Is it a good idea for the Palestinians to take their case to the International Criminal Court? We look at the conduct of such institutions.
There is great temptation for the Palestinians to take their case against Zionist rulers to the International Criminal Court (ICC) in the Hague. Their friends and supporters are urging them to do so because of Israel’s murderous assault on the besieged Gaza Strip where thousands of civilians have been murdered, among them more than 550 children.
Will the Palestinians succeed in getting justice against the Zionists? There is no doubt about the validity of their case but the world unfortunately does not operate on the basis of what is right. Might makes right. This is already evident on the one hand in Western pressure being exerted on the court not to open an investigation into Israeli crimes, and on the other hand, on the Palestinian Authority head, Mahmoud Abbas, not to pursue the case at the ICC. Even if Abbas musters the courage to defy his Western paymasters, will the court open an investigation, and if so, will it be able to deliver justice?
Lawyers representing the Palestinians insist that the ICC prosecutor, Fatou Bensouda, has all the legal authority she needs to launch an investigation. This is based on the Palestinians’ initial request made in 2009 following Israel’s assault on the Gaza Strip in December 2008–January 2009. Bensouda, however, insists on a new Palestinian declaration.
The ICC prosecutors had told Palestinian officials in 2009 when the court was first approached that they must obtain statehood status before their case can be considered. This they achieved in November 2012 when the UN General Assembly voted overwhelmingly in their favour, granting Palestine the status of non-member observer state. The prosecutors are now demanding a new application. Some former ICC officials say the Palestinians were misled in 2009 into thinking their request for a war crimes investigation would remain open pending confirmation of statehood. John Dugard, Professor of International Law at the University of Leiden in the Netherlands believes the Palestinians’ 2009 application is valid and the ICC prosecutors have all the legal authority to open an investigation. He said, “I think the prosecutor could easily exercise jurisdiction. Law is a choice. There are competing legal arguments, but she [Bensouda] should look at the preamble to the ICC statute which says the purpose of the court is to prevent impunity.”
The prosecutors are refusing because of Western, primarily US pressure that wants to protect Israel from censure. President Barack Obama has repeatedly uttered the obscene phrase, as have numerous other western rulers, that “Israel has the right to defend itself.” Professor Dugard rejects this interpretation saying that as an occupying power, Israel has an obligation, under International Law, to protect people under its occupation, not kill them.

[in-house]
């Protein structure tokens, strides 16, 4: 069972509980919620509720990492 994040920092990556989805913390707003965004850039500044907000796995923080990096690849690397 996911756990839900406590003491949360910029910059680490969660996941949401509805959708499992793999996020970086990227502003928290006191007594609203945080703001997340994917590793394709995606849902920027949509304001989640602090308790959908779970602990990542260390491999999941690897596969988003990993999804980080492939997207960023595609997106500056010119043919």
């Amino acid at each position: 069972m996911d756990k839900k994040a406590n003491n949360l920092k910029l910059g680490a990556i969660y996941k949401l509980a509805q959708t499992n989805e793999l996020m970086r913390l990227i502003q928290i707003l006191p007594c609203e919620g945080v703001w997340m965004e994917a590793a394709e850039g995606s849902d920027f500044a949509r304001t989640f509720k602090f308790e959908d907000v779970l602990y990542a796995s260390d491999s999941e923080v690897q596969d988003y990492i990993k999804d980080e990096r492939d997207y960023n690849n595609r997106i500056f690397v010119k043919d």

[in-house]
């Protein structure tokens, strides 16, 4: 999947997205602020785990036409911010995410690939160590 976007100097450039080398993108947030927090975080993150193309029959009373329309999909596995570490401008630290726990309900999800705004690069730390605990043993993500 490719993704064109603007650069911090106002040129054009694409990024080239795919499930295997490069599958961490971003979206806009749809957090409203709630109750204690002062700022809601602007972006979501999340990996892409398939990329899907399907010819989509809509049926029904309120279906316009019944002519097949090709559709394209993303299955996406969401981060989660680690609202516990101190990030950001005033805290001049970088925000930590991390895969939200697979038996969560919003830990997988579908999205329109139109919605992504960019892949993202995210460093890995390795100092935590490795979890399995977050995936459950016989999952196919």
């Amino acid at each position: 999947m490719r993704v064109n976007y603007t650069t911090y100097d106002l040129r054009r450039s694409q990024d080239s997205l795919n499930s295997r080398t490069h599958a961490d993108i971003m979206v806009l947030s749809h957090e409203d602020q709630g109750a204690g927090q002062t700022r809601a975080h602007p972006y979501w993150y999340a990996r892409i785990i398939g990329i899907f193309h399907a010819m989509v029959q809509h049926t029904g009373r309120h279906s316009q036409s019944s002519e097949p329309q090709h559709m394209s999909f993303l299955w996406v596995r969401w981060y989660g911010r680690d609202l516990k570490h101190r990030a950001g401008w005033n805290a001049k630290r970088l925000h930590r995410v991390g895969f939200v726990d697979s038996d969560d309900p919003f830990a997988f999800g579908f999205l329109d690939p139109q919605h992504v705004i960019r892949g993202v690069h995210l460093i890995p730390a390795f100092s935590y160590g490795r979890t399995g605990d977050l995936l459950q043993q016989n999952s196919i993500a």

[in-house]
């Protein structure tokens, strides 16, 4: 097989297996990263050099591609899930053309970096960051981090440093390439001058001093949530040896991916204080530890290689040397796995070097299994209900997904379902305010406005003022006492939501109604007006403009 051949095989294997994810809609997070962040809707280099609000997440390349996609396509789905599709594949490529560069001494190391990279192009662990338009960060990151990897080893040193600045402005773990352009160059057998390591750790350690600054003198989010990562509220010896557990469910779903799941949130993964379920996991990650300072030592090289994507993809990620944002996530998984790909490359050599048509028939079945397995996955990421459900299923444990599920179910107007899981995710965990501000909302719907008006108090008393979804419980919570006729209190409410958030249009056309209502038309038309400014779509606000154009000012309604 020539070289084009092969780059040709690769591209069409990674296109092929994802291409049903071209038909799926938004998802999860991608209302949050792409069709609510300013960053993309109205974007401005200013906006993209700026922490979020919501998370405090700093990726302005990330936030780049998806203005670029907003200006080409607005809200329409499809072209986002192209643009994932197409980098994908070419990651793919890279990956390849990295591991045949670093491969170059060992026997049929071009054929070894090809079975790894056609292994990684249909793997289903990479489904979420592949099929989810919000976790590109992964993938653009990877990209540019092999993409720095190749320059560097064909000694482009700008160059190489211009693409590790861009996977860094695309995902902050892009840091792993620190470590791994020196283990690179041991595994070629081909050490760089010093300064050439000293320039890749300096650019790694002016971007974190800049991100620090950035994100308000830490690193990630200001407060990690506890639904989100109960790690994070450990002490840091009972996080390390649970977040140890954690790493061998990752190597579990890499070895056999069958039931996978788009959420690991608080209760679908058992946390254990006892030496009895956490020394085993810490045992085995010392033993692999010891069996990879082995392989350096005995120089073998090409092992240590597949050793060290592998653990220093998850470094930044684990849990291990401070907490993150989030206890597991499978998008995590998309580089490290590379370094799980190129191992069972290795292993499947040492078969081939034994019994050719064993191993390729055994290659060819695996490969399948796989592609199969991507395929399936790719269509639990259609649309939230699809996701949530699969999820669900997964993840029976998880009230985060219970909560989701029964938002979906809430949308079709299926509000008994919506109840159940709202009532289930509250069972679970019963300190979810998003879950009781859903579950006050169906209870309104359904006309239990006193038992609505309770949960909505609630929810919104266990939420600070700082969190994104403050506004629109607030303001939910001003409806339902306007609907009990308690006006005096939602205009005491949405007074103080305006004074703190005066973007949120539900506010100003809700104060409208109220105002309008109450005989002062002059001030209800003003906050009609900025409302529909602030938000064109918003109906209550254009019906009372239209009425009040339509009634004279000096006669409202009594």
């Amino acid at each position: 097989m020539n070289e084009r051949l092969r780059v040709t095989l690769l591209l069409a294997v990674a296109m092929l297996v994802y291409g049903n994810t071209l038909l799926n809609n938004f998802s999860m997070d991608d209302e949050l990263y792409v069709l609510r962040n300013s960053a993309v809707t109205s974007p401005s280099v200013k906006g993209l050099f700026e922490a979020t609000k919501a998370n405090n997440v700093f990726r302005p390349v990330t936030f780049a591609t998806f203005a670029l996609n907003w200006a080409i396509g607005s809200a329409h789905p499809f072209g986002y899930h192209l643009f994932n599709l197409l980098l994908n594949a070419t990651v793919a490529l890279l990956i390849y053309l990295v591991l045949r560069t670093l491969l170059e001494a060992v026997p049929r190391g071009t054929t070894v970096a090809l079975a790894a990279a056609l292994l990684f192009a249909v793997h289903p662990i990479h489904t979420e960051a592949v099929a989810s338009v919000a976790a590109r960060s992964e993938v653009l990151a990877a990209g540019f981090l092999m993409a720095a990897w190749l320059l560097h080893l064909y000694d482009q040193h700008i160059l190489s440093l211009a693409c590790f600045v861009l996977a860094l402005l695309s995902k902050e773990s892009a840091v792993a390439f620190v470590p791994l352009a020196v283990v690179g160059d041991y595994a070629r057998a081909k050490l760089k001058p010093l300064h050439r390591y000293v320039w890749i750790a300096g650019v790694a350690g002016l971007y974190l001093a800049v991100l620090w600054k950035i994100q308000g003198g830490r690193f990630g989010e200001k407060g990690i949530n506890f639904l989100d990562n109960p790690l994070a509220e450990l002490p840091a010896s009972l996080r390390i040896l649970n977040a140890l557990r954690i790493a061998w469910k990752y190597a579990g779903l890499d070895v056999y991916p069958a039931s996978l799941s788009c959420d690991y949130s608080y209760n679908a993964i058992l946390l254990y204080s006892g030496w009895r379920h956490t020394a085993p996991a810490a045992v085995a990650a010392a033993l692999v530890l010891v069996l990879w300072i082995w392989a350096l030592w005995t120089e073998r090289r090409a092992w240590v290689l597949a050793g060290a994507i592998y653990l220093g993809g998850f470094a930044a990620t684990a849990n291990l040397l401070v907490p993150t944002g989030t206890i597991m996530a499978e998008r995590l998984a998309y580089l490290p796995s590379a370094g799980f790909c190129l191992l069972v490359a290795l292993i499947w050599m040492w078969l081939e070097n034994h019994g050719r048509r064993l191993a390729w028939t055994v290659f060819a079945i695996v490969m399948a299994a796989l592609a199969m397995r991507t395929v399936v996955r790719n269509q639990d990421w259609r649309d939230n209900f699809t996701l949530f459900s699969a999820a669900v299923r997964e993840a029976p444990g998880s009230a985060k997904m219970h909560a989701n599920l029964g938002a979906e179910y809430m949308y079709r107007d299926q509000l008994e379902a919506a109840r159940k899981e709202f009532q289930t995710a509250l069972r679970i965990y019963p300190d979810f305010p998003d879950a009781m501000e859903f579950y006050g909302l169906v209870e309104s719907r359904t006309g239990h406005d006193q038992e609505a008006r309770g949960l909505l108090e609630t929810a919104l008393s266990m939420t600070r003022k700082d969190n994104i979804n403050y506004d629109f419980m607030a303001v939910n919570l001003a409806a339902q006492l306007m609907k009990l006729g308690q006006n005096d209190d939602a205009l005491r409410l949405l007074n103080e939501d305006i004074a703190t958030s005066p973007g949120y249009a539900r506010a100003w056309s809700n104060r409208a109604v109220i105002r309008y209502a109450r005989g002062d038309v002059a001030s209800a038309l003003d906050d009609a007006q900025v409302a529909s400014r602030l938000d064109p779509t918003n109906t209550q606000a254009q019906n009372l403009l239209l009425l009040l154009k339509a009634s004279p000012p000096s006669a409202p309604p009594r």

The Western and Israeli fear is based on the ICC’s founding charter (the 1998 Rome Statute), when not only Israel’s crimes in Gaza but also the question of Israeli settlements in the Palestinian territories would be raised and Zionist leaders would be held accountable. The Rome Statute describes as a war crime “the transfer, directly or indirectly, by the occupying power of parts of its own civilian population into the territory it occupies.” What is more likely in the event of the ICC taking up the Palestinians’ case is that Hamas and other Palestinian resistance groups would be charged with war crimes. After all, Hamas has been declared a “terrorist” organization despite struggling to resist the occupiers and having won in a fair and free election.
The question the Palestinians must therefore consider is whether the ICC is a suitable forum for their case. Unfortunately international bodies — the UN, the ICC and the International Court of Justice — are Western creations and are there to serve their interests. None of these bodies can act without approval of their Western masters. The US does not recognize ICC jurisdiction over its citizens yet Washington has used the court as a blunt instrument against rulers it does not like. Many American officials —George W. Bush, Dick Cheney, Donald Rumsfeld, Paul Wolfowitz et. al — are far more suitable candidates for the ICC docket but is it realistic to expect that anyone of them would ever be brought before the court? And if so, would the ICC prosecutors have the courage to charge them with war crimes? The same holds true for the Zionist war criminals.
So what should the Palestinians do? The simple answer is: they must continue the struggle for their rights. When Muslims and other fair-minded people have built enough strength against the oppressors, then they can grab the war criminals and put them on trial at a forum where they can secure conviction based on the evidence of their horrible record.
Zafar Bangash is Director of the Institute of Contemporary Islamic Thought